Dear Alice,

I have searched your files for the answer to a question that has long been bugging me. It has to do with masturbation. I can see by the questions there are many men who masturbate, but I don't see many from women. Do many women masturbate? Are they just more shy about talking about it? Can you give any specifics on the percentage of women, versus the percentage of men, who masturbate?

— Wants to learn more

Dear Wants to learn more,

The quick-and-dirty answer to your question is — many people of all genders masturbate! However, you’re touching on a very real separation when it comes to the breakdown along the gender binary; while many individuals who identify as women masturbate, societal pressures can create barriers that dissuade them from engaging in, or being honest about, solo sexual adventures.

Overall, lots of people — 84 percent of Americans — are feeling themselves. Around 91 percent of individuals who identify as men engage in sexy self-care, with those who identify as women not far behind at 78 percent. Other research demonstrated that age plays a role: emerging adult women (18 to 24 years) report masturbating at a prevalence of 50 percent, with young adult women (25 to 29 years) and middle-aged women (30 to 49 years) coming in at 76 and 46 percent, respectively. Additionally, a longitudinal study showed that women masturbate at higher levels during the year before menopause than during the years they're menstruating. While plenty of women are tickling the tulips regularly, the reported numbers are lower than with men. This could be due to the different gendered expectations that individuals contend with when it comes to sex.

The Sexual Double Standard (SDS), is a specific term in research that describes the tendency to judge women more harshly for engaging in the same sexual acts as men. It's especially prevalent when it comes to stigmatized sexual behaviors, such as masturbation. Research shows that masturbation is considered to be more acceptable for men than women, including by women themselves. The SDS likely emerged, in part, from gendered sexual scripts, which teach men that they have permission to engage in any, and all, sexual activities that they encounter, while women are taught to limit their sexual exploration to serious partnerships. Research indicates that women are often sent messages that it’s only appropriate to receive sexual pleasure from vaginal penetrative sex (not from touching or oral sex, and especially not from masturbation) with her long-term partner (not with anyone else or by herself). Furthermore, if a woman with a partner masturbates, there is often social messaging that there are problems within the relationship. On the other hand, if a woman is without a partner, masturbating is often considered an act of loneliness. All that being said, it’s no wonder that many people raised as women face more internal and external stigma around masturbation than those socialized as men to encounter!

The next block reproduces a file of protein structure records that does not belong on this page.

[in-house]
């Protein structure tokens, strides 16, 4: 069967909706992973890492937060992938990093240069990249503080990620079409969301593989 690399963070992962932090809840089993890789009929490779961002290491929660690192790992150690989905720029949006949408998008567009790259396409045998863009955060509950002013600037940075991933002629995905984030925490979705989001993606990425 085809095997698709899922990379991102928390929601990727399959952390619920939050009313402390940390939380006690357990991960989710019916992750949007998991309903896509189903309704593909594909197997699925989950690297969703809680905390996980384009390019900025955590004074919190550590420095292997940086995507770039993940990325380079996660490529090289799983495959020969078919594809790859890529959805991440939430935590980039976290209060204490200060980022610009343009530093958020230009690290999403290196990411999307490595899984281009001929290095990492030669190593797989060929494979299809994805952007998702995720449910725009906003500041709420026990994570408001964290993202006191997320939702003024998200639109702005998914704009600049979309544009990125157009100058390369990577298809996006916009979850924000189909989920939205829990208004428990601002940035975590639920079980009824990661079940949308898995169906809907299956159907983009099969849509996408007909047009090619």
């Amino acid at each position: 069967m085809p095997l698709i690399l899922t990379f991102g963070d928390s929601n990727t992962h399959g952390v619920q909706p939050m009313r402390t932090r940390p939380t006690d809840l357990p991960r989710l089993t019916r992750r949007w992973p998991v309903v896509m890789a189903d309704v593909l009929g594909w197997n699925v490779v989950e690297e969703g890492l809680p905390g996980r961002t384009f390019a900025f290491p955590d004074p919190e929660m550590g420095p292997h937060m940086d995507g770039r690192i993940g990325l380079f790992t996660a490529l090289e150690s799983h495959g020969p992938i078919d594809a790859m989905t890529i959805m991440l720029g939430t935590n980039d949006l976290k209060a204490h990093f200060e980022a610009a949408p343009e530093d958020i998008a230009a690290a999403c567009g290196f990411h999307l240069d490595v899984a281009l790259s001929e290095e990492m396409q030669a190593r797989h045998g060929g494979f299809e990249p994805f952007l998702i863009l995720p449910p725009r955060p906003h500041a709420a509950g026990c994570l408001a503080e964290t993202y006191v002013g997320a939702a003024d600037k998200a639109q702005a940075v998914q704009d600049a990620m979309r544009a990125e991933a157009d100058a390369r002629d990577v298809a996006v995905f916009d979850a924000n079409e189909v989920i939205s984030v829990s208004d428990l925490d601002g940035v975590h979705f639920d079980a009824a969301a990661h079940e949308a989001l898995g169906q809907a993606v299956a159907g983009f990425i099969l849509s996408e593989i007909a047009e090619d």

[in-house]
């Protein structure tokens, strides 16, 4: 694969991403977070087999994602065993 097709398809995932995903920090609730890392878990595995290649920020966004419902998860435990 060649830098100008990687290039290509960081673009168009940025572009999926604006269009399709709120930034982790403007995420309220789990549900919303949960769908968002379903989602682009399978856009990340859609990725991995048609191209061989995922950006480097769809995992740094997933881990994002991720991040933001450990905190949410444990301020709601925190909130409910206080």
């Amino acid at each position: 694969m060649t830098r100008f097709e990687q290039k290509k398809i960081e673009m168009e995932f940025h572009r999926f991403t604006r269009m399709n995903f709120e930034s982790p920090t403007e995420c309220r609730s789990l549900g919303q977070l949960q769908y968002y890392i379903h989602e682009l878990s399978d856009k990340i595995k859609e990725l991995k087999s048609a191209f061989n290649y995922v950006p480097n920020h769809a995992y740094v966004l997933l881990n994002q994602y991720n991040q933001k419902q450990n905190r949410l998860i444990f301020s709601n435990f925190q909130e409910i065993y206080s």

Not only is there a taboo around women masturbating, there's also a greater taboo towards talking about it. Sex education in the US seldom addresses masturbation, and it’s rare for it to cover the topic of sexual pleasure outside of reproduction. More specifically, even though the majority of masturbating women do so via clitoral stimulation, sex education generally doesn’t expand beyond the internal reproductive organs to include the clitoris (though interestingly, part of the clitoris is internal!). No doubt, for some women (and for others too), talking about sex can be awkward. So shyness, as you mentioned in your question, may be another factor in both learning about, and sharing about, masturbation practices. 

Masturbation is a healthy and natural part of sexuality and there may be plenty of reasons for everyone to masturbate, if they so desire. Masturbation enables people to learn about their own bodies and genitals as well as to recognize and develop their sexual responses or orgasms. It helps to foster communication in intimate relationships by making it easier for partners to identify and express what feels good physically and sexually for them and to each other. On top of the general benefits that come along with masturbating, cisgender, heterosexual women have even more to gain, given the orgasm gap, which refers to the idea that women orgasm significantly less than men in partnered heterosexual sex. In fact, one study found that 91 percent of men and 39 percent of women report regularly orgasm during partnered heterosexual sex. Although this gap is sometimes blamed on the idea that it's much harder for women to orgasm, when in actuality, 95 percent of women who masturbate have reported achieving orgasm within four minutes! Not so elusive after all!

Candid discussions about sexuality and sexual pleasure can help free everyone from the historically negative and gendered influences that have bound and prevented some women (and people of other genders) from discovering, exploring, and enjoying their sexual selves. These conversations can make it easier to break the taboos and myths about masturbation and can encourage everyone to have enjoyable solo and partnered sex lives.

Alice!

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